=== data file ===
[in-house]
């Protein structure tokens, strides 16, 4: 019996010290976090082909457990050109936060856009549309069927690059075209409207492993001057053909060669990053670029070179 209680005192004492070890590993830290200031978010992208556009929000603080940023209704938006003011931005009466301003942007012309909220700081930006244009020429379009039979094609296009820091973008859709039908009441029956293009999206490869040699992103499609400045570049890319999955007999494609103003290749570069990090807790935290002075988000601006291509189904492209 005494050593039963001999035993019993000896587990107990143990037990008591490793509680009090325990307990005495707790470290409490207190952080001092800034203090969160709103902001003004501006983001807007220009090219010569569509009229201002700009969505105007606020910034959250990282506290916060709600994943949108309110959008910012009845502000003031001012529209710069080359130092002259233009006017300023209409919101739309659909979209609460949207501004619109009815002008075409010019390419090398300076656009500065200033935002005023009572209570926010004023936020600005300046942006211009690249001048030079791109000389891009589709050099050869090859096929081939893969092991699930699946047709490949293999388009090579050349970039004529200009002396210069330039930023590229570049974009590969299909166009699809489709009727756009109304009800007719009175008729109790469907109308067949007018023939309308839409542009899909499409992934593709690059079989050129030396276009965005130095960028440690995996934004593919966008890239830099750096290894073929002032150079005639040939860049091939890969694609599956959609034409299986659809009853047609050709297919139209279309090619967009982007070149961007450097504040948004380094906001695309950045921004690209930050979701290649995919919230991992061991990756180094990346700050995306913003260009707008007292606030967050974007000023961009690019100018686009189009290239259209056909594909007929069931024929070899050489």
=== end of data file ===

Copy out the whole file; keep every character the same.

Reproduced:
[in-house]
């Protein structure tokens, strides 16, 4: 019996010290976090082909457990050109936060856009549309069927690059075209409207492993001057053909060669990053670029070179 209680005192004492070890590993830290200031978010992208556009929000603080940023209704938006003011931005009466301003942007012309909220700081930006244009020429379009039979094609296009820091973008859709039908009441029956293009999206490869040699992103499609400045570049890319999955007999494609103003290749570069990090807790935290002075988000601006291509189904492209 005494050593039963001999035993019993000896587990107990143990037990008591490793509680009090325990307990005495707790470290409490207190952080001092800034203090969160709103902001003004501006983001807007220009090219010569569509009229201002700009969505105007606020910034959250990282506290916060709600994943949108309110959008910012009845502000003031001012529209710069080359130092002259233009006017300023209409919101739309659909979209609460949207501004619109009815002008075409010019390419090398300076656009500065200033935002005023009572209570926010004023936020600005300046942006211009690249001048030079791109000389891009589709050099050869090859096929081939893969092991699930699946047709490949293999388009090579050349970039004529200009002396210069330039930023590229570049974009590969299909166009699809489709009727756009109304009800007719009175008729109790469907109308067949007018023939309308839409542009899909499409992934593709690059079989050129030396276009965005130095960028440690995996934004593919966008890239830099750096290894073929002032150079005639040939860049091939890969694609599956959609034409299986659809009853047609050709297919139209279309090619967009982007070149961007450097504040948004380094906001695309950045921004690209930050979701290649995919919230991992061991990756180094990346700050995306913003260009707008007292606030967050974007000023961009690019100018686009189009290239259209056909594909007929069931024929070899050489």